My desire to avoid Jack Reacher played a key role in my decision to start 2013 with a more serious film than I may otherwise have liked. The Impossible did have a convincing advertising campaign over the Christmas break so it wasn’t too much of a chore to put off the latest Tom Cruise offering for another few days.
PLOT: The Bennett family are enjoying a picture perfect Christmas in Thailand however on Boxing Day a tsunami engulfs the coast destroying everything in its path. The Bennetts must fight their way through thousands of stranded and injured survivors to be reunited with each another. END PLOT
The Impossible is based on the experience of the Belon family and only they will know how accurate the film truly is. The Belon family are Spanish but for reasons which I don’t doubt to be financial they were changed to an English speaking family the Bennetts.
After a brief introduction to the Bennett family and a few sinister wide shots of the sea the film wastes little time in getting down to business. The plot is simplistic in that once the tsunami hits the coast the crux of the film focuses on the Bennetts trying to find each other in the chaos that followed. The decision to focus on one family was the right one for this type of film as it allows the audience to fully invest in one family’s journey – a large ensemble cast may have decreased the emotional impact of the events.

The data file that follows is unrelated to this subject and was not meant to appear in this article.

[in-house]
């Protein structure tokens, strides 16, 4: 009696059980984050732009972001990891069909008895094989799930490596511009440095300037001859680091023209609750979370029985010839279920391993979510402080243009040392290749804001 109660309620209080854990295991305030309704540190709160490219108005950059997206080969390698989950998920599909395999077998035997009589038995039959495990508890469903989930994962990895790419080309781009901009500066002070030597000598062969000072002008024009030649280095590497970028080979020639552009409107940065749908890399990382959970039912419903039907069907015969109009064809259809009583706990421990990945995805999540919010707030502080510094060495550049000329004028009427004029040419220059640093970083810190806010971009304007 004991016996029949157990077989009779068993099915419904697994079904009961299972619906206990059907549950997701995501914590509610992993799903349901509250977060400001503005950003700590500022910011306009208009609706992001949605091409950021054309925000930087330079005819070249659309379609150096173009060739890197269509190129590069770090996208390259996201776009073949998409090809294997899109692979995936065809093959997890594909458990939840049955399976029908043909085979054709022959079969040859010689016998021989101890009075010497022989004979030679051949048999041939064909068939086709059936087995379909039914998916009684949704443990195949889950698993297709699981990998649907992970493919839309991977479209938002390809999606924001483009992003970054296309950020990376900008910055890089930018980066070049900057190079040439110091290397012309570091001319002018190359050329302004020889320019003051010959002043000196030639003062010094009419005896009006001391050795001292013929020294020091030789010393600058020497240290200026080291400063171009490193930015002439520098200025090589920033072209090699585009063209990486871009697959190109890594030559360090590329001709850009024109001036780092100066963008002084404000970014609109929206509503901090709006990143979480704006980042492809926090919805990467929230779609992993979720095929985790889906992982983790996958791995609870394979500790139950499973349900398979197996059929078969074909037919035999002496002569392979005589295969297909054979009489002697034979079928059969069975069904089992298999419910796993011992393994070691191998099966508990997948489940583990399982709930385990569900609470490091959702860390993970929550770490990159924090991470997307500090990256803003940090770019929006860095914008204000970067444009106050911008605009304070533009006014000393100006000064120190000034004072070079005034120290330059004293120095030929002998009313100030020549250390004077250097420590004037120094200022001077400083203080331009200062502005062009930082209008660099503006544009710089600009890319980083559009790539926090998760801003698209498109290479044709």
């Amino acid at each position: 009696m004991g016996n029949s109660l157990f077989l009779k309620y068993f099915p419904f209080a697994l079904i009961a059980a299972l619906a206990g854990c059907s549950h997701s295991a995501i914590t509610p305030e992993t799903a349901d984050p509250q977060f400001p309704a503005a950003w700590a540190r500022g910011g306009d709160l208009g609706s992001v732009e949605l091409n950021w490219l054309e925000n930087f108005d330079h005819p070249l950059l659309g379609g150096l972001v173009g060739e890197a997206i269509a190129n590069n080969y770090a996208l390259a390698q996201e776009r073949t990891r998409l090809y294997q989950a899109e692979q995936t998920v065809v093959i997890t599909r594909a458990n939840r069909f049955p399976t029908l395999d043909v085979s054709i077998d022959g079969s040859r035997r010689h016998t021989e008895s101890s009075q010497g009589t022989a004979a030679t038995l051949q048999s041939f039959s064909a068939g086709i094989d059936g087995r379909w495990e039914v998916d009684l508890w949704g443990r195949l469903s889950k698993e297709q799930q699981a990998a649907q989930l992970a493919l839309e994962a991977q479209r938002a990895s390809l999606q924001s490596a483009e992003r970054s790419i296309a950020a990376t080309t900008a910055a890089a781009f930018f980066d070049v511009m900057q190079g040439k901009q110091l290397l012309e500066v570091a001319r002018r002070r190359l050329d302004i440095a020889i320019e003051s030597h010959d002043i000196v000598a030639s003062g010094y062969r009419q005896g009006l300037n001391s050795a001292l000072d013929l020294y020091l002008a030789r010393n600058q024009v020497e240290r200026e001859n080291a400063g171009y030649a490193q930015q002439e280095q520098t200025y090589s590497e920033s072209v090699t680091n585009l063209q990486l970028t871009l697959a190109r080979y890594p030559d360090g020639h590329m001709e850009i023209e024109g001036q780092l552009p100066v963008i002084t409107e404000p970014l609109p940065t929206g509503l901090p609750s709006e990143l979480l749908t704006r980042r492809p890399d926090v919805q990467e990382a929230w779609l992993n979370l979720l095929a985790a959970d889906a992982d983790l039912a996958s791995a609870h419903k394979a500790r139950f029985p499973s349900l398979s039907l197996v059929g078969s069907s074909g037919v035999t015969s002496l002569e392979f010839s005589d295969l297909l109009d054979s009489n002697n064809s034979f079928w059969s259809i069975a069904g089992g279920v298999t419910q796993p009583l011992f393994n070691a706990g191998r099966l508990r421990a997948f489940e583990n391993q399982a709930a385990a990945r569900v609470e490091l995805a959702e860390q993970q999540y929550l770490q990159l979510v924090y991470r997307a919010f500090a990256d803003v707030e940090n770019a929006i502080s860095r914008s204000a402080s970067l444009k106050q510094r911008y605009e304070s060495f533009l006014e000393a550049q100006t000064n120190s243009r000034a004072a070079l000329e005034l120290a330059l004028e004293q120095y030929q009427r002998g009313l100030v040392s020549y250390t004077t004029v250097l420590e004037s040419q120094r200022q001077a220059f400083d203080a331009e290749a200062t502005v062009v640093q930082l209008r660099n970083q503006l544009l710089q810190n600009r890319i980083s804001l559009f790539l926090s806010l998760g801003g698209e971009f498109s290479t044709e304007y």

The story focuses on the Bennett family but The Impossible does a fine job of playing up the kindness (or lack thereof) of strangers, the hardworking staff at the overcrowded hospitals and the residents of Thailand were also portrayed very favourably. The counter argument to focusing on one family is that the story doesn’t show the sufferings on a wider level. It probably comes down to personal opinion as to how you view this but I thought that The Impossible made the correct decision to keep the emotional arc solely with the Bennett family.
It is the casting which makes The Impossible a terrific yet emotionally traumatising experience with each character making me tear up on more than one occasion.
Naomi Watts is surely one of the best actresses in Hollywood and in The Impossible she proved why. Watts enjoys the lion’s share of the screen time which hinders Ewan McGregor slightly but The Impossible is a good reminder that McGregor can act and by the gods the man does know how to cry.
A film is only as good as its child stars but Tom Holland, Samuel Joslin and Oaklee Pendergast were all faultless as the young Bennetts.
Watts, McGregor and Holland all deserve at the very least nominations for their performances but whether the film generates enough steam to support an Oscar campaign remains to be seen.
The tsunami itself was terrifyingly realistic and despite being only a small part of the film it felt as though it was never ending.
Juan Antonio Bayona directed The Orphanage and is no stranger to graphic make up. The leg injuries suffered by Maria Bennett were the stuff of nightmares with the horror being exacerbated by Watts’ performance.
The older I get the more of a crier I am becoming but any tears that fell in The Impossible were genuine. The performances were so raw there was no need to manipulate the audience into crying.
The Impossible is an utterly compelling and emotional watch – whether it be Henry Bennett’s complete breakdown or two extras being reunited in the background it is hard not to view the film with a lump in your throat. The Impossible gets a 9/10 but unfortunately it is one of those films which has been watched and appreciated but will not get a second viewing.